To decorate, dried safflower petals and toasted pumpkin seeds


  1. First make the cake. Preheat the oven to 180C and line two 20cm baking tins. Whisk together the oil and eggs in a bowl, then add the carrot and sugar and mix together.  In a separate bowl, add the flour, bicarb, spices and salt and whisk to combine.
  2. Crush your pumpkin seeds lightly so you have a mix of large and small pieces. Add a spoon of the flour mix to them and mix to coat. This will stop them all dropping to the bottom of the cake.
  3. Add the dry to the wet and mix together until just combined, then stir in the pumpkin seeds. You don’t need a mixer for it, a spoon or whisk are fine as the mixture is so wet.
  4. Spit the mixture between the tins, smooth out evenly and bake for around 20-25 minutes, or until a cocktail stick comes out clean. Cool completely.
  5. To make the buttercream, add the orange zest to the milk and leave to one side. Beat the butter in a stand mixer until white and fluffy, up to 5 mins. Then add half the icing sugar, best for 3 mins, then add the rest of the icing sugar, scrape down the bowl and beat for another 3 mins or so. Add about half the orange infused milk and best for a few minutes. If it looks too thick, add more milk, and beat for longer. Once you have the consistency you want, add a teeny amount of food colouring with a cocktail stick and mix, adding more until you get the colour you want.
  6. To assemble, put your buttercream in a piping bag with a round tip. Place your bottom cake on a plate or cake board and pipe thick dots of buttercream around the top edge of the cake. Then cover the whole top of the cake. Place the second cake on top, spread the remaining buttercream and decorate with the dried flower and seeds. Serve with an afternoon cup of tea and enjoy!
Speckled Egg Chocolate Cake

Speckled Egg Chocolate Cake

Easter is a big deal in my family. Ever since I can remember it’s been marked with celebrations, normally with my cousins, family friends and more. When we were little these celebrations involved rolling eggs we’d painted down hills, welly wanging (not as rude as it sounds!), and culminated in the inevitable chocolate egg hunt. Although I haven’t thrown my welly across a field in over a decade, the Easter Egg Hunt is still a huge feature of every spring.Speckled Egg Chocolate Cake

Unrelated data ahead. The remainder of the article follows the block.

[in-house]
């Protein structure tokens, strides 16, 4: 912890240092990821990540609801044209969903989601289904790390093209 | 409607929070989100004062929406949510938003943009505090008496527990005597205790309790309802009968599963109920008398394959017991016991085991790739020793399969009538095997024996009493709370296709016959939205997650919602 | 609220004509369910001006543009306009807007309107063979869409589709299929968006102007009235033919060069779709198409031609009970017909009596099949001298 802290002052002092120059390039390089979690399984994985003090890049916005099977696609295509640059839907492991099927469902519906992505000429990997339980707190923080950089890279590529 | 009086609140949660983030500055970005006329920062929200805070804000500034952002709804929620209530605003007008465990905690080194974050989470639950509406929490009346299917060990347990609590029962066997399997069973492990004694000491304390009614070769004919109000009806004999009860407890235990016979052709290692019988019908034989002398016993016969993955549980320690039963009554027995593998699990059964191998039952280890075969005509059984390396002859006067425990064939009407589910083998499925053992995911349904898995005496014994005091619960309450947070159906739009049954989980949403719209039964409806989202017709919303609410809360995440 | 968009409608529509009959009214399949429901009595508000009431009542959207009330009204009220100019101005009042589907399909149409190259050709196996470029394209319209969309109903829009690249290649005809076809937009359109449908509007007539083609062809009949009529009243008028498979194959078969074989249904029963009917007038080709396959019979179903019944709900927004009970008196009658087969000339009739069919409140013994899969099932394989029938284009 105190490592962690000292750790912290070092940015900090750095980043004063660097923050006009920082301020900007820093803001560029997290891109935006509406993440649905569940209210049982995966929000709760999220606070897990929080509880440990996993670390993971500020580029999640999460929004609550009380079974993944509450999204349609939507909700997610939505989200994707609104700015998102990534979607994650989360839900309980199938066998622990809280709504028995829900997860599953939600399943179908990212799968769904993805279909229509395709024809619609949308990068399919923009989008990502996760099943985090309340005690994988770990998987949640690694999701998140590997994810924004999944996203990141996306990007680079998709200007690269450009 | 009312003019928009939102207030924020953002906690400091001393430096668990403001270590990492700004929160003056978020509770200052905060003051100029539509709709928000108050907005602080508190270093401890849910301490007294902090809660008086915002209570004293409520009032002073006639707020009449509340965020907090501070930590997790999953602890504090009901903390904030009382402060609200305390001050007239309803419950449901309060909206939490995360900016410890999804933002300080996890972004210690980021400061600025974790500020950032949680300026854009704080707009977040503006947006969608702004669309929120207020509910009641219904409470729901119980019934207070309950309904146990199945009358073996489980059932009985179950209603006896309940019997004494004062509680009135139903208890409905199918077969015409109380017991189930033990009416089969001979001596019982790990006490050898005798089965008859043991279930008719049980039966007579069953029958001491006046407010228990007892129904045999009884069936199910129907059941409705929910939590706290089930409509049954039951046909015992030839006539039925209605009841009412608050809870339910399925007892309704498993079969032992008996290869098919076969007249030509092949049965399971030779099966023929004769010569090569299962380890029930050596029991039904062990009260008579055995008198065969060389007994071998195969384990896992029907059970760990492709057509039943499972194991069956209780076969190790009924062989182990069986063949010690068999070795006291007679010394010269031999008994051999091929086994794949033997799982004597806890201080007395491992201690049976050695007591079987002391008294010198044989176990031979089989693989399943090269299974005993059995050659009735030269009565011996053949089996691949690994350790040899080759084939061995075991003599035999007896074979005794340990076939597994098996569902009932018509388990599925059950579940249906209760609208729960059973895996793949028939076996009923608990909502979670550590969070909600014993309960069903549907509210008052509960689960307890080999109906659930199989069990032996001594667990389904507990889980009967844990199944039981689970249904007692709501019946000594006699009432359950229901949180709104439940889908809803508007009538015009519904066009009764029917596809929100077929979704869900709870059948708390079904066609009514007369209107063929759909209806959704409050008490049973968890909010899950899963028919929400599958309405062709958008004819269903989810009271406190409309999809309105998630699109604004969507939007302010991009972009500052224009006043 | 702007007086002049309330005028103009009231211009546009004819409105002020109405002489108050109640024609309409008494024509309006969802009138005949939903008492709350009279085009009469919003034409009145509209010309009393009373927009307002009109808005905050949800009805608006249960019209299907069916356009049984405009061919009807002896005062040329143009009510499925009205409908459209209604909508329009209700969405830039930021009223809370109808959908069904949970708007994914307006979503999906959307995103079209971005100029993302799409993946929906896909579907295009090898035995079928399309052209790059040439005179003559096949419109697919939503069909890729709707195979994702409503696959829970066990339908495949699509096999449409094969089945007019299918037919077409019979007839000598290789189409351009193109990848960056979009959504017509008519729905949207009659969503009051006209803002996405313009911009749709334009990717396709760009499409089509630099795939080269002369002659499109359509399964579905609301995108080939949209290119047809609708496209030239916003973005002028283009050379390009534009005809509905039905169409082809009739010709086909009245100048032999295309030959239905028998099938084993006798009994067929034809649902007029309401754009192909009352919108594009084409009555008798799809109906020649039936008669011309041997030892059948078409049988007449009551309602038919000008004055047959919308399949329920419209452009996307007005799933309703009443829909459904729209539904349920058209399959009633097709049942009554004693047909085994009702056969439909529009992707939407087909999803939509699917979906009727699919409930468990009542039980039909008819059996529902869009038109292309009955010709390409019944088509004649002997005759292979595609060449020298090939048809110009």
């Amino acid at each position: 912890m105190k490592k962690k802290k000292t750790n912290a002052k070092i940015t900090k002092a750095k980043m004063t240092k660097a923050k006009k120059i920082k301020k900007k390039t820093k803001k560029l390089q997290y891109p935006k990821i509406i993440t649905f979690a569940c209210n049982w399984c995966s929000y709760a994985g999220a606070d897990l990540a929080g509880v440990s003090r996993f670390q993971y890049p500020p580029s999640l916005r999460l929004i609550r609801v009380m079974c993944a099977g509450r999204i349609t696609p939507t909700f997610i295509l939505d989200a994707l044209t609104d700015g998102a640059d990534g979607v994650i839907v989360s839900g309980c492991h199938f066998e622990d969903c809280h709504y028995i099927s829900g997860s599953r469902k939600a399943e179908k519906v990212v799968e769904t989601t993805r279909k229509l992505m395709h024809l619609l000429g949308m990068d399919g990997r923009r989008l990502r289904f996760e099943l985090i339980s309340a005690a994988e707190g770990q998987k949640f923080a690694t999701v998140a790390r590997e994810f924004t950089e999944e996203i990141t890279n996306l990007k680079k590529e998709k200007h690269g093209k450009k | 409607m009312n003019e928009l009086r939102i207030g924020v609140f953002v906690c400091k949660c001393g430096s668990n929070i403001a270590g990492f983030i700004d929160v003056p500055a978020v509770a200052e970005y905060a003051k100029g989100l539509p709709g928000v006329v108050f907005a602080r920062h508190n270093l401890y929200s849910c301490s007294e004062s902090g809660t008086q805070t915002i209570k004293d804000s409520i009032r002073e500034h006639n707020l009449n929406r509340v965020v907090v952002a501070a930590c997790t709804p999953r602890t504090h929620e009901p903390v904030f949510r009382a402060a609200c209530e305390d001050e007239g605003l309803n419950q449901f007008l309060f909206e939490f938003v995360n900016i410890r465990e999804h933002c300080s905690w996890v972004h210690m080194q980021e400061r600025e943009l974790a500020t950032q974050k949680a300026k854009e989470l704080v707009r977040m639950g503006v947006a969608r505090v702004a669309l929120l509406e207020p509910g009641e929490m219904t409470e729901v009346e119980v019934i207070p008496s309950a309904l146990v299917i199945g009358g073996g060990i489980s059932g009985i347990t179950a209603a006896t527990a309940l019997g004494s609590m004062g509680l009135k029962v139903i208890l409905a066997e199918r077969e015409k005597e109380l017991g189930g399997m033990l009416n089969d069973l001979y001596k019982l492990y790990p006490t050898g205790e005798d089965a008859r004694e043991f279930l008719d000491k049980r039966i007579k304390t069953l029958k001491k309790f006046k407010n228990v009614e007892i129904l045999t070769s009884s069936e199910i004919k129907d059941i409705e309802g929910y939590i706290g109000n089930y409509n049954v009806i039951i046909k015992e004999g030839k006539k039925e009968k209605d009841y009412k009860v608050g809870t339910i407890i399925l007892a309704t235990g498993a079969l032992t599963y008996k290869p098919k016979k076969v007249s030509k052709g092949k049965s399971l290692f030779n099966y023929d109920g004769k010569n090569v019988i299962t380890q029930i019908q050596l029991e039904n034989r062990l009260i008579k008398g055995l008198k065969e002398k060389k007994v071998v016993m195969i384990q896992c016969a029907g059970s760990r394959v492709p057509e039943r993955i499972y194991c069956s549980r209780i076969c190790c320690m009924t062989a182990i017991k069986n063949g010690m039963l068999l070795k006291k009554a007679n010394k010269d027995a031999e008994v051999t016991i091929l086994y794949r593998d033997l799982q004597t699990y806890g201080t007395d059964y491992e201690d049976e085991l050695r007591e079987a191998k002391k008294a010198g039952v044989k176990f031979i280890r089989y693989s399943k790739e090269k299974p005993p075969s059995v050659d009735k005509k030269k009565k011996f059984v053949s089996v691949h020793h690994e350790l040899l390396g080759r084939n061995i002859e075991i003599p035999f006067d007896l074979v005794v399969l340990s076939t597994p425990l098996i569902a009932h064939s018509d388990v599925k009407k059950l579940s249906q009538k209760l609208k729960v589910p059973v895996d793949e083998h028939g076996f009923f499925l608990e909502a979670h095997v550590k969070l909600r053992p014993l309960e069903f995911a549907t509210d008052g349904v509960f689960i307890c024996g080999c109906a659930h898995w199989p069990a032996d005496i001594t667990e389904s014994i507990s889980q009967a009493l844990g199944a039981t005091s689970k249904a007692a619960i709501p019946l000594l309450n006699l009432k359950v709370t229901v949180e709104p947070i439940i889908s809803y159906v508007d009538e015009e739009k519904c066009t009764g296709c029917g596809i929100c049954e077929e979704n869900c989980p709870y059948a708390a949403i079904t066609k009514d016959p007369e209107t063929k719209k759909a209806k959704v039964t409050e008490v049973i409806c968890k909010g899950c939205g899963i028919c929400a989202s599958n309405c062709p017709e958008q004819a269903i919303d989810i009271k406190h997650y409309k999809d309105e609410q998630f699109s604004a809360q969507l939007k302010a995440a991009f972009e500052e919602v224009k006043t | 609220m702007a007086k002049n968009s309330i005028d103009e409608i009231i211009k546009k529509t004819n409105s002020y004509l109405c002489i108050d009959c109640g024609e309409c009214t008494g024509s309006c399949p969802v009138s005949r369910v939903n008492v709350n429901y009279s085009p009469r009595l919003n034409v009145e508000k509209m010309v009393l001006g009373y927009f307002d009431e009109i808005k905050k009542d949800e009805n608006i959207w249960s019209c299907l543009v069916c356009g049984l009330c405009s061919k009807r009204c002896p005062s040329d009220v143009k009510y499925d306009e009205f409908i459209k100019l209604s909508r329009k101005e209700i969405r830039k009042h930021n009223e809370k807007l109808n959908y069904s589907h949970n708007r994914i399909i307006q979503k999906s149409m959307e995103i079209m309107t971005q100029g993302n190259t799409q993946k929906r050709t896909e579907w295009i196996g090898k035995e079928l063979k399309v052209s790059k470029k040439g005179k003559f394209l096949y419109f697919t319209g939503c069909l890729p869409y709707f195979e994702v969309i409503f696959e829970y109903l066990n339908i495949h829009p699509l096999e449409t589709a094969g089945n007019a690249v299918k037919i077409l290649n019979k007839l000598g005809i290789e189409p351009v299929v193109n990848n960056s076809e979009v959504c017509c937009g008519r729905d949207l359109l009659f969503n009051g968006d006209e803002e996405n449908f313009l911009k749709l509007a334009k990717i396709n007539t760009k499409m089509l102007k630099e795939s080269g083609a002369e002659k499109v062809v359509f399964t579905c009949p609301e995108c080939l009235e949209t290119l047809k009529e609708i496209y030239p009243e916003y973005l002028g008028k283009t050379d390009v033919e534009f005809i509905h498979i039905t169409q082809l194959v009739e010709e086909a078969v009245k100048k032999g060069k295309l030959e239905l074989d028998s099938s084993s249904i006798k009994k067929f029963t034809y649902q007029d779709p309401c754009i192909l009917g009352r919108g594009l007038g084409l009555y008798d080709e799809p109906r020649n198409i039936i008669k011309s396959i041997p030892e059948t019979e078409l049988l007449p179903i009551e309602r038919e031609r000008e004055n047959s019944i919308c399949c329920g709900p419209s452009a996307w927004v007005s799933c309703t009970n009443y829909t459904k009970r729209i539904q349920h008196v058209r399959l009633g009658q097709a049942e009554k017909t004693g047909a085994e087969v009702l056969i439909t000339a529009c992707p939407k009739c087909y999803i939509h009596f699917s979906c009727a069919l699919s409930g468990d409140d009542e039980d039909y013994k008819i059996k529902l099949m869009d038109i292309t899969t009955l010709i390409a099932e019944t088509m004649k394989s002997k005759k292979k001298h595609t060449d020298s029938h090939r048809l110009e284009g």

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Easy Easter Biscuits

Easy Easter Biscuits

Sometimes the simplest recipes are the best. I first had these Easter biscuits at my boyfriend’s family’s house, as one of about 10 amazing bakes made by his mum. She kindly gave me the recipe and I’ve been making them ever since.
Easy Easter Biscuits

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Garam Masala Loaf Cake with Yogurt Glaze

Garam Masala Loaf Cake with Yogurt Glaze

Sometimes food stays with you for a really long time. Years ago, my sister and I took our mum to an incredible ‘High Chai’ afternoon tea at Cinnamon Soho in London. The dishes were all spins on English afternoon tea staples: finger sandwiches full of tandori chicken and punchy chutney; scones with a tangy spiced relish; cups of masala chai. But the thing that really stood out for me was an unassuming slice of cake spiced with garam masala. Spicy, sweet and moreish, it was everything I wanted from a cake, and I’ve been thinking about it ever since.

Garam Masala Loaf Cake with Yogurt Glaze

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Nut-free Macarons with Earl Grey Infused Chocolate Buttercream

Nut-free Macarons with Earl Grey Infused Chocolate Buttercream

Calling everyone with a nut allergy – nut-free macarons are not just a possibility, they’re also totally delicious! Traditionally made with almond meal, ground pumpkin seeds can be used as a simple replacement, and the outcome is completely delicious. Nut-free Macarons with Earl Grey Infused Chocolate Buttercream